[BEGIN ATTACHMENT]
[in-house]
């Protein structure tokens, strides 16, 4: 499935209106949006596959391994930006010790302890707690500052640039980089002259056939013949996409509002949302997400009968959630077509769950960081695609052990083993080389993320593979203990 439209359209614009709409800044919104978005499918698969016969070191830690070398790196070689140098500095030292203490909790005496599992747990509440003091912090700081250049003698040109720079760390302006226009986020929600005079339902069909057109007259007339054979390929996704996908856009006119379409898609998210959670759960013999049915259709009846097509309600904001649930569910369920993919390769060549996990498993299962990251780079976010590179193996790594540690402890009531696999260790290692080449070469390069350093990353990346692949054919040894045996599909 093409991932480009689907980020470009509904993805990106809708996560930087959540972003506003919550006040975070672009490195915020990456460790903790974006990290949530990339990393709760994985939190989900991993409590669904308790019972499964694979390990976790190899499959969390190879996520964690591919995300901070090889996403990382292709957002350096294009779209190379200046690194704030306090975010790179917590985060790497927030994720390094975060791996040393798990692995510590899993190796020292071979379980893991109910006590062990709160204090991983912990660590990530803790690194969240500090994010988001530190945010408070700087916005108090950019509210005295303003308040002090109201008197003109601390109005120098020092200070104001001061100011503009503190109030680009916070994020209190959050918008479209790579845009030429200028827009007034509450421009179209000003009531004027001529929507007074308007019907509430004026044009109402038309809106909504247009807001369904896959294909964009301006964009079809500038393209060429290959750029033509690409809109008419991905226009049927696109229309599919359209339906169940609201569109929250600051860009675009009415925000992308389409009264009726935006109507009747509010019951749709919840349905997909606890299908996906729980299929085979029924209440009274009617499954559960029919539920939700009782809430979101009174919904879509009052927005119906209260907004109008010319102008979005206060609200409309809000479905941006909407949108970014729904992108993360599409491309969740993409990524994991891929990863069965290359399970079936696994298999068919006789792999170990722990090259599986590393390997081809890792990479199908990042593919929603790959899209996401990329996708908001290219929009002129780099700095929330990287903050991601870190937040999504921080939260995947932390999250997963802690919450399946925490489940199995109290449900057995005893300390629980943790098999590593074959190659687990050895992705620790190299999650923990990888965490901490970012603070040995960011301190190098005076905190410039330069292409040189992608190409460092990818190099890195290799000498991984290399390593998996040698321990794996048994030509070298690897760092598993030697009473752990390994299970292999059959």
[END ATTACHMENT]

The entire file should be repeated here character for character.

[in-house]
């Protein structure tokens, strides 16, 4: 499935209106949006596959391994930006010790302890707690500052640039980089002259056939013949996409509002949302997400009968959630077509769950960081695609052990083993080389993320593979203990 439209359209614009709409800044919104978005499918698969016969070191830690070398790196070689140098500095030292203490909790005496599992747990509440003091912090700081250049003698040109720079760390302006226009986020929600005079339902069909057109007259007339054979390929996704996908856009006119379409898609998210959670759960013999049915259709009846097509309600904001649930569910369920993919390769060549996990498993299962990251780079976010590179193996790594540690402890009531696999260790290692080449070469390069350093990353990346692949054919040894045996599909 093409991932480009689907980020470009509904993805990106809708996560930087959540972003506003919550006040975070672009490195915020990456460790903790974006990290949530990339990393709760994985939190989900991993409590669904308790019972499964694979390990976790190899499959969390190879996520964690591919995300901070090889996403990382292709957002350096294009779209190379200046690194704030306090975010790179917590985060790497927030994720390094975060791996040393798990692995510590899993190796020292071979379980893991109910006590062990709160204090991983912990660590990530803790690194969240500090994010988001530190945010408070700087916005108090950019509210005295303003308040002090109201008197003109601390109005120098020092200070104001001061100011503009503190109030680009916070994020209190959050918008479209790579845009030429200028827009007034509450421009179209000003009531004027001529929507007074308007019907509430004026044009109402038309809106909504247009807001369904896959294909964009301006964009079809500038393209060429290959750029033509690409809109008419991905226009049927696109229309599919359209339906169940609201569109929250600051860009675009009415925000992308389409009264009726935006109507009747509010019951749709919840349905997909606890299908996906729980299929085979029924209440009274009617499954559960029919539920939700009782809430979101009174919904879509009052927005119906209260907004109008010319102008979005206060609200409309809000479905941006909407949108970014729904992108993360599409491309969740993409990524994991891929990863069965290359399970079936696994298999068919006789792999170990722990090259599986590393390997081809890792990479199908990042593919929603790959899209996401990329996708908001290219929009002129780099700095929330990287903050991601870190937040999504921080939260995947932390999250997963802690919450399946925490489940199995109290449900057995005893300390629980943790098999590593074959190659687990050895992705620790190299999650923990990888965490901490970012603070040995960011301190190098005076905190410039330069292409040189992608190409460092990818190099890195290799000498991984290399390593998996040698321990794996048994030509070298690897760092598993030697009473752990390994299970292999059959």